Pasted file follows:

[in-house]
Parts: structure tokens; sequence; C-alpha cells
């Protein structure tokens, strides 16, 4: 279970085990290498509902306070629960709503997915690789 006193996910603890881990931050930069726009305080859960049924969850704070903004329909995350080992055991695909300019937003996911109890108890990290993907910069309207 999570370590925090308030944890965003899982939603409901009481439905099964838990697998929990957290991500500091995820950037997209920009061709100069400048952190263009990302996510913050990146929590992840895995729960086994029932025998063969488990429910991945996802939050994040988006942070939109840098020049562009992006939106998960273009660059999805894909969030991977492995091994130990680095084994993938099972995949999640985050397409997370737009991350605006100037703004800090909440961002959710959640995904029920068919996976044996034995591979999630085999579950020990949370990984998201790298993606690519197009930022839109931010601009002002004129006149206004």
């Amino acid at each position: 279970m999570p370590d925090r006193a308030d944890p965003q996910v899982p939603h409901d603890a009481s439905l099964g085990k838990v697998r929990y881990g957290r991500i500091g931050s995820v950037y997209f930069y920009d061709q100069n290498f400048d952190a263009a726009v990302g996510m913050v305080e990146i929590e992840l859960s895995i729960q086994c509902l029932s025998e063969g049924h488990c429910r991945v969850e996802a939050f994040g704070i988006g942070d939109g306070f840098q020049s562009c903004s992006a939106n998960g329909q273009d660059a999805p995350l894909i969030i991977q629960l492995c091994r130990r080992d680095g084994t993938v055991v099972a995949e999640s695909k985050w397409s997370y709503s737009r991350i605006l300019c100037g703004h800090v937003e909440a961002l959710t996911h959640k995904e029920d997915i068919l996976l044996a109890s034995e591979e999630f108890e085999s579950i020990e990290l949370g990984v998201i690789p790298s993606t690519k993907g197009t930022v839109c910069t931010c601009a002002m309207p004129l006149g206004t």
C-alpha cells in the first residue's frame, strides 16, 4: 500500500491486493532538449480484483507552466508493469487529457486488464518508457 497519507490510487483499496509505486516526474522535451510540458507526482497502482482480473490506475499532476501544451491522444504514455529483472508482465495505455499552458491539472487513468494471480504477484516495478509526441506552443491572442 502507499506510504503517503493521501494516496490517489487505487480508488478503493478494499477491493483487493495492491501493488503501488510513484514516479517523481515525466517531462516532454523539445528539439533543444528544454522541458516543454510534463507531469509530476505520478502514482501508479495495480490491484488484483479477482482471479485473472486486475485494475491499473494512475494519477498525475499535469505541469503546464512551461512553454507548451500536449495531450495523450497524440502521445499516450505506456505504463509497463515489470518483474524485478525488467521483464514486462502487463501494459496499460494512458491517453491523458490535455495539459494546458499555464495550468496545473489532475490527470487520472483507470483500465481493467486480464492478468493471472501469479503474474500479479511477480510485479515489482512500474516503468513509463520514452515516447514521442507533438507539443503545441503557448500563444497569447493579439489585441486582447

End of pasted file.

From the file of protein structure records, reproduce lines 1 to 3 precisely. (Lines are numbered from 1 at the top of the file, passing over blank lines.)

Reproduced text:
[in-house]
Parts: structure tokens; sequence; C-alpha cells
């Protein structure tokens, strides 16, 4: 279970085990290498509902306070629960709503997915690789 006193996910603890881990931050930069726009305080859960049924969850704070903004329909995350080992055991695909300019937003996911109890108890990290993907910069309207 999570370590925090308030944890965003899982939603409901009481439905099964838990697998929990957290991500500091995820950037997209920009061709100069400048952190263009990302996510913050990146929590992840895995729960086994029932025998063969488990429910991945996802939050994040988006942070939109840098020049562009992006939106998960273009660059999805894909969030991977492995091994130990680095084994993938099972995949999640985050397409997370737009991350605006100037703004800090909440961002959710959640995904029920068919996976044996034995591979999630085999579950020990949370990984998201790298993606690519197009930022839109931010601009002002004129006149206004």